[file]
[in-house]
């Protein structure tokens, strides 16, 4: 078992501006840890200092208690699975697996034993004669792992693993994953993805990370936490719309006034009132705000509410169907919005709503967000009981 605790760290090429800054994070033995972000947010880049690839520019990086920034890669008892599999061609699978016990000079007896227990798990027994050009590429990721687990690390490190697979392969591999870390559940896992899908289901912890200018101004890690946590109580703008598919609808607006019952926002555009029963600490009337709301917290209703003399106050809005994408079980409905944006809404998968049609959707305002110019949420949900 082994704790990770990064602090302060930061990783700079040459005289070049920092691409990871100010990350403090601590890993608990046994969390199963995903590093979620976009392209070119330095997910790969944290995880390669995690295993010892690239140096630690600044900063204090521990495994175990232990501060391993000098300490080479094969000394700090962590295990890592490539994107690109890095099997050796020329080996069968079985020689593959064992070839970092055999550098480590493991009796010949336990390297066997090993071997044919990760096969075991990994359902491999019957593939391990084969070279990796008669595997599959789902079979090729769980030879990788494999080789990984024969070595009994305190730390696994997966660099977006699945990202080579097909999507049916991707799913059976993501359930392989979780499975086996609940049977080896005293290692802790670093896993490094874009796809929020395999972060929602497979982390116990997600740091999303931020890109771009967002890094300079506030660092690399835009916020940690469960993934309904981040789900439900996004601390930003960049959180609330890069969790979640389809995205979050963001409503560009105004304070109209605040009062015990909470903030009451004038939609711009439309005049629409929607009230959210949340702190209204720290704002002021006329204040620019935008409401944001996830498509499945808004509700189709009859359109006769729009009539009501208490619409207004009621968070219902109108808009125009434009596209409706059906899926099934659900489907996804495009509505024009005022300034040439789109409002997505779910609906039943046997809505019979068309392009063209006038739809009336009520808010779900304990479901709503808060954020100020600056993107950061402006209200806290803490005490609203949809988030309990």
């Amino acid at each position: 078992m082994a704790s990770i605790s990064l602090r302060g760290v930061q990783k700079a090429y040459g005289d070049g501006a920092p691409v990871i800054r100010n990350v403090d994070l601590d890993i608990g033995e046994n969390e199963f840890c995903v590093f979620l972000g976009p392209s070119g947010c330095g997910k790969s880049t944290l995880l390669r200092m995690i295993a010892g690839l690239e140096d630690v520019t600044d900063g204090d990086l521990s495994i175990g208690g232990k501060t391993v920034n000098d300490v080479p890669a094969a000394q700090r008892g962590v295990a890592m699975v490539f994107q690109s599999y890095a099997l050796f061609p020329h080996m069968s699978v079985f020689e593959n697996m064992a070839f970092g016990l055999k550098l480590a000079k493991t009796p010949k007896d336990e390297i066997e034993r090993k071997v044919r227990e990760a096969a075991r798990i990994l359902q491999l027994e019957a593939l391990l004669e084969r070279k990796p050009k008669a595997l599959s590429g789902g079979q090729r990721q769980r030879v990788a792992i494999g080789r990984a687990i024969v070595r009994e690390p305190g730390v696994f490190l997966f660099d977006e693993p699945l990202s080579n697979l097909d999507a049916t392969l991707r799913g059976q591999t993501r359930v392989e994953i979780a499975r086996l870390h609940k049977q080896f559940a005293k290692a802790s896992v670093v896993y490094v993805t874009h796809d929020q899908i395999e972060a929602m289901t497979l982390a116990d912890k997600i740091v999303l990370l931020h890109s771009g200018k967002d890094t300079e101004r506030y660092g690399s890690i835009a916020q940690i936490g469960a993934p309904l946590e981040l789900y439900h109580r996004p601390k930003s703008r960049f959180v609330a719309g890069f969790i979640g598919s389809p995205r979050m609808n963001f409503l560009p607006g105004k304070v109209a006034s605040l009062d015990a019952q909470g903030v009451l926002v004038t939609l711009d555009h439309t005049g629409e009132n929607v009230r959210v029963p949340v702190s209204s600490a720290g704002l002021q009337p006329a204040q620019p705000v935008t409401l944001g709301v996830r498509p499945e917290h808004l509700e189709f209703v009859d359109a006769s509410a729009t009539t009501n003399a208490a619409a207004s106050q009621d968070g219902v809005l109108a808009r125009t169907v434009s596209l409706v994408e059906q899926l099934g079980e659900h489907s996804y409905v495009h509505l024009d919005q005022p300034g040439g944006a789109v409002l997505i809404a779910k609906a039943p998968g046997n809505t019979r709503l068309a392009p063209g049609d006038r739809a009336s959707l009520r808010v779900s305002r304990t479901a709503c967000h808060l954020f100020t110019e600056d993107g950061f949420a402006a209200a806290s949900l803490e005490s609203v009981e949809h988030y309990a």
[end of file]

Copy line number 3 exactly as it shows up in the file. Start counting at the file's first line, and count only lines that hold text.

């Amino acid at each position: 078992m082994a704790s990770i605790s990064l602090r302060g760290v930061q990783k700079a090429y040459g005289d070049g501006a920092p691409v990871i800054r100010n990350v403090d994070l601590d890993i608990g033995e046994n969390e199963f840890c995903v590093f979620l972000g976009p392209s070119g947010c330095g997910k790969s880049t944290l995880l390669r200092m995690i295993a010892g690839l690239e140096d630690v520019t600044d900063g204090d990086l521990s495994i175990g208690g232990k501060t391993v920034n000098d300490v080479p890669a094969a000394q700090r008892g962590v295990a890592m699975v490539f994107q690109s599999y890095a099997l050796f061609p020329h080996m069968s699978v079985f020689e593959n697996m064992a070839f970092g016990l055999k550098l480590a000079k493991t009796p010949k007896d336990e390297i066997e034993r090993k071997v044919r227990e990760a096969a075991r798990i990994l359902q491999l027994e019957a593939l391990l004669e084969r070279k990796p050009k008669a595997l599959s590429g789902g079979q090729r990721q769980r030879v990788a792992i494999g080789r990984a687990i024969v070595r009994e690390p305190g730390v696994f490190l997966f660099d977006e693993p699945l990202s080579n697979l097909d999507a049916t392969l991707r799913g059976q591999t993501r359930v392989e994953i979780a499975r086996l870390h609940k049977q080896f559940a005293k290692a802790s896992v670093v896993y490094v993805t874009h796809d929020q899908i395999e972060a929602m289901t497979l982390a116990d912890k997600i740091v999303l990370l931020h890109s771009g200018k967002d890094t300079e101004r506030y660092g690399s890690i835009a916020q940690i936490g469960a993934p309904l946590e981040l789900y439900h109580r996004p601390k930003s703008r960049f959180v609330a719309g890069f969790i979640g598919s389809p995205r979050m609808n963001f409503l560009p607006g105004k304070v109209a006034s605040l009062d015990a019952q909470g903030v009451l926002v004038t939609l711009d555009h439309t005049g629409e009132n929607v009230r959210v029963p949340v702190s209204s600490a720290g704002l002021q009337p006329a204040q620019p705000v935008t409401l944001g709301v996830r498509p499945e917290h808004l509700e189709f209703v009859d359109a006769s509410a729009t009539t009501n003399a208490a619409a207004s106050q009621d968070g219902v809005l109108a808009r125009t169907v434009s596209l409706v994408e059906q899926l099934g079980e659900h489907s996804y409905v495009h509505l024009d919005q005022p300034g040439g944006a789109v409002l997505i809404a779910k609906a039943p998968g046997n809505t019979r709503l068309a392009p063209g049609d006038r739809a009336s959707l009520r808010v779900s305002r304990t479901a709503c967000h808060l954020f100020t110019e600056d993107g950061f949420a402006a209200a806290s949900l803490e005490s609203v009981e949809h988030y309990a």